Ruth Bader Ginsburg and the Fight For Women's Reproductive Equality

Supreme Court Justice Ruth Bader Ginsburg, one of the most prolific women’s rights advocates in recent memory, has passed away from complications with pancreatic cancer. At 87, she was the oldest current sitting Justice. Her death sent shock waves around the nation, as women everywhere grieved the loss of a modern-day pioneer for women’s equality. During one of the tensest election years to date, the legacy Ginsburg left behind may be challenged if President Trump is able to push a nominee through the Senate before a new president is inaugurated. During his initial campaigns for the presidency, again solidified with the recent release of a letter to his voters, Trump has promised to appoint a Justice who would immediately “overturn”* Roe v. Wade, the historic case that allowed women the right to have an abortion without government interference or restriction. With the reproductive rights of women around the country now at risk, it is important to look at how the strides Ginsburg took during her career changed life for American women.

Although she graduated top of her class at Columbia, she was refused employment because of her gender. Even more so, she was forced to conceal her first pregnancy for fear of job loss once it was known she was pregnant. This adversity lit the fire that fueled her fight for equal rights for women, in and out of the workplace. In Hibbs v. Nevada, Ginsburg argued that the stereotyping of women as housewives was unfair and unjust. Her work led to a decision on the case that allows employees up to 12 weeks of unpaid leave that may be used for pregnancy and birth of a child, with conditions that are non-gender specified. Women are able to now work without fear of job loss or retaliation if they become pregnant and resume their place in the workforce once recovered.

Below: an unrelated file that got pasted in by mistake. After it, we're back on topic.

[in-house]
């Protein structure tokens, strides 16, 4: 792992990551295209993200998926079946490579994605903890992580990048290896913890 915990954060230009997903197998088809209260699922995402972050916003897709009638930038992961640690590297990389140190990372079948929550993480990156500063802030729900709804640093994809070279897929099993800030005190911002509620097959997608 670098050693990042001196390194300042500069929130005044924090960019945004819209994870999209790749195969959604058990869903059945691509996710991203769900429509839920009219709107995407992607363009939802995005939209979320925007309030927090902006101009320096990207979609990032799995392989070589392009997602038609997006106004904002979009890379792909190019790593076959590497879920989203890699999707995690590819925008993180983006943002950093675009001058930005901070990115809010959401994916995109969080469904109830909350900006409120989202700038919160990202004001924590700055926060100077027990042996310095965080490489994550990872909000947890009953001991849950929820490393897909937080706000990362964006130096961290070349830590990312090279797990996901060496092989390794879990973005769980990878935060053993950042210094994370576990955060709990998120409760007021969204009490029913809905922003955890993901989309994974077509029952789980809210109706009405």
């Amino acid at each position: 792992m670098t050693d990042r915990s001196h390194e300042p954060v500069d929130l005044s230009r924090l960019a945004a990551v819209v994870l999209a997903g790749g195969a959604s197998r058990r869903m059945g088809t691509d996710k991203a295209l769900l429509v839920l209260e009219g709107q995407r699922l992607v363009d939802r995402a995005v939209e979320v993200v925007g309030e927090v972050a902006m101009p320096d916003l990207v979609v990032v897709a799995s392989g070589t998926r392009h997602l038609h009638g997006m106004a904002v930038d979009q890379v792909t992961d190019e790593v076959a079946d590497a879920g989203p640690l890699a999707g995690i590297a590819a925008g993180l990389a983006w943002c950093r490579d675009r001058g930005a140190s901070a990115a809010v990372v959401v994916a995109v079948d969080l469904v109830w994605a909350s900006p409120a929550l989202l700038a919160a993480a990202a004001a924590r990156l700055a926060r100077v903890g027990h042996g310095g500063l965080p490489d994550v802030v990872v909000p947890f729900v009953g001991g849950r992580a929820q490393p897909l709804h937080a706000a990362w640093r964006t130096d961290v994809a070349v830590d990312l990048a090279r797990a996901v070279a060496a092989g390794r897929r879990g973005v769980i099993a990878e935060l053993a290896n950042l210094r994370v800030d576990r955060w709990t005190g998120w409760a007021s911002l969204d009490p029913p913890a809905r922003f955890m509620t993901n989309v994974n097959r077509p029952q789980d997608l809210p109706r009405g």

Ruth Bader Ginsburg memorial Photo by Ted Eytan distributed under a CC BY-SA 2.0 license

Conversations have centered around the fear of accessibility and legality of safe abortions being jeopardized with a no longer liberal-leaning court majority. Numerous cases regarding abortions have passed through the Supreme Court, (at time of publication, there are 16 that may possibly go before the Justices), with Ginsburg being a powerhouse supporting the legality. With her sudden passing, Trump is pushing to appoint his third Associate Justice before the 2020 Presidential inauguration. His actions, while garnering support from Senate Majority Leader, Mitch McConnell, have attracted tremendous outcry from Senate minority leaders, citing the treatment of Merrick Garland and the untimely death of Justice Antonin Scalia. Former President Obama nominated Merrick Garland over eight months before the 2016 Presidential election, well within the respected time before a new President would be inaugurated. Republicans refused to allow the nomination to pass, with Mitch McConnell claiming, “The American people should have a voice in the selection of their next Supreme Court justice. Therefore, this vacancy should not be filled until we have a new president.” The hypocrisy of the Senate Majority is evident in pushing their agenda to replace a liberal-leaning justice with a (sure to be) Conservative appointee by Trump. Shortly before her death, Ginsburg lamented to her daughter how she wished to not be replaced until after the Presidential inauguration. 

The future of the Supreme Court, and the cases waiting to go before the court, currently rest with Trump and the Senate. However, the Thurmond Rule, while not legally binding, requires both party leaders, as well as the judiciary chairman and ranking minority member to consent before the confirmation of a new judge. It will be a true test of leadership if either party respects this tradition.

No justice is able to simply “overturn” a court decision. They may rule on a new case that “overrules” previous decisions made by the court.